What Readers Taught Us About Meditation

After writing about how we try Transcendental Meditation, over a thousand readers have written in with their own mindfulness stories and tips.

Why is this important: Our Axios Finish Line readership is the most engaged audience we have seen in our journalistic careers. Below are distilled lessons – and buckets of benefits – from our readers for all kinds of meditative practices.

Here’s what our audience has taught us about meditation:

  1. There’s no right way to do it. We’re trying Transcendental Meditation, but hundreds of you have written about other ways you’ve practiced mindfulness — and seen remarkable results. You suggested breathing exercises, exploring Buddhism, using guided meditation apps like “Calm” and “Head space,” and more.
  2. Consistency is the key. You told us that the life improvements you’ve seen through meditation come from disciplined and consistent practice. Mary Jackson Lee of Wheaton, Illinois, who has meditated daily for three years, says she sleeps better, drinks less coffee and uses her iPhone less.
  3. But don’t be discouraged. You can always pick up a good habit. Josh Zylstra of Oak Park, Illinois, first tried meditation in his twenties but didn’t pursue it. He recently dived into it, in his 40s, and stuck with it. As a result, his anxiety level dropped significantly, he told us.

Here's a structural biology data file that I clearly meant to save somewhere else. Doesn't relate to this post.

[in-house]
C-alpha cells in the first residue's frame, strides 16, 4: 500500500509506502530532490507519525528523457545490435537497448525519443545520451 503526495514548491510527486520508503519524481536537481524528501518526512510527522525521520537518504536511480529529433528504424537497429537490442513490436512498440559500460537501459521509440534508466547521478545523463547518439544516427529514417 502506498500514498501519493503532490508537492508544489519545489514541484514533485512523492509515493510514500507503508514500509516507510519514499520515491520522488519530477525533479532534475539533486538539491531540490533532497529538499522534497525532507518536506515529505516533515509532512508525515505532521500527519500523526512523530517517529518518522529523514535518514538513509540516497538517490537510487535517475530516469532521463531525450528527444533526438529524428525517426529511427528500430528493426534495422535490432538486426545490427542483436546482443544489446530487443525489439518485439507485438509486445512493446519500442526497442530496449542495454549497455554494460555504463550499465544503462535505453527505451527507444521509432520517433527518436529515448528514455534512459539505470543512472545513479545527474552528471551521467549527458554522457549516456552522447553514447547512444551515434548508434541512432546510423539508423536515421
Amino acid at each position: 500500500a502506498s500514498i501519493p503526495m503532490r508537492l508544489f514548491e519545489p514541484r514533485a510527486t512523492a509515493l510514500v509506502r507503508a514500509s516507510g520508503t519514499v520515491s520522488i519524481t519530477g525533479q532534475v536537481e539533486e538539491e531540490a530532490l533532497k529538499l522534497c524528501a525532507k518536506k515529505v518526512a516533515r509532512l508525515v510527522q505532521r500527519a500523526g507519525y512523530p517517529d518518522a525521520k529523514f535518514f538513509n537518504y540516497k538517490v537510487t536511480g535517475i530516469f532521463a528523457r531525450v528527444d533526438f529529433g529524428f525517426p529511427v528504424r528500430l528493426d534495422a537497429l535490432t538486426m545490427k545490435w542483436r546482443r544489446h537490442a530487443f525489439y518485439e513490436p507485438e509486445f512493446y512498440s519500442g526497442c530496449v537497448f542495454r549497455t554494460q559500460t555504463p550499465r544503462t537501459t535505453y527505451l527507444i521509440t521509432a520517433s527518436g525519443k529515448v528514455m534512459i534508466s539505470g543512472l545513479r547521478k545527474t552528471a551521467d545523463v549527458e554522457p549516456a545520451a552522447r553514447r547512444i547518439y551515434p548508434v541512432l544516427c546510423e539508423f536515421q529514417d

4. Clear your mind. Reader Bill Dunn from Kenai, Alaska put it simply: “The greatest benefits have come in mental focus, better sleep, and more stable calm in the face of hardship. Many talented people suffer from “hurricanes “in their head. Meditation helps let the talent flow.”
  5. Find mental peace. “The murder of George Floyd and two years of isolation working from home due to the pandemic have stretched my emotional resources to their limit,” wrote a reader from Washington, DC, who asked to remain anonymous. “But like most African-American men of my generation, I believed that asking for help, especially help to deal with mental or emotional stress, was a sign of weakness.” Since I started mediation in December 2021: “I feel much more centered, calm and focused, and less emotional going through the largest set of simultaneous changes in my life.”
  6. Find physical well-being. Joyce Scott from Houston, Texas said she found relief from frequent migraines. Anne Henderson from Washington, DC spoke of a host of benefits, including: “My office stayed organized. I wasn’t mad at my mom anymore. I felt more clear-headed. I quit smoking and I lost weight.”
  7. Kindness shines. It’s not just you who benefits. “I’m really happy and calm, which has a direct effect on my family. They don’t worry about whether I’m going to get hurt or get angry or lock myself in my room anymore,” Katie Schaefer said. Murray of Valparaiso, Indiana, wrote.

The bottom line: When you do anything to improve your physical and mental health, the positive effects echo each other.

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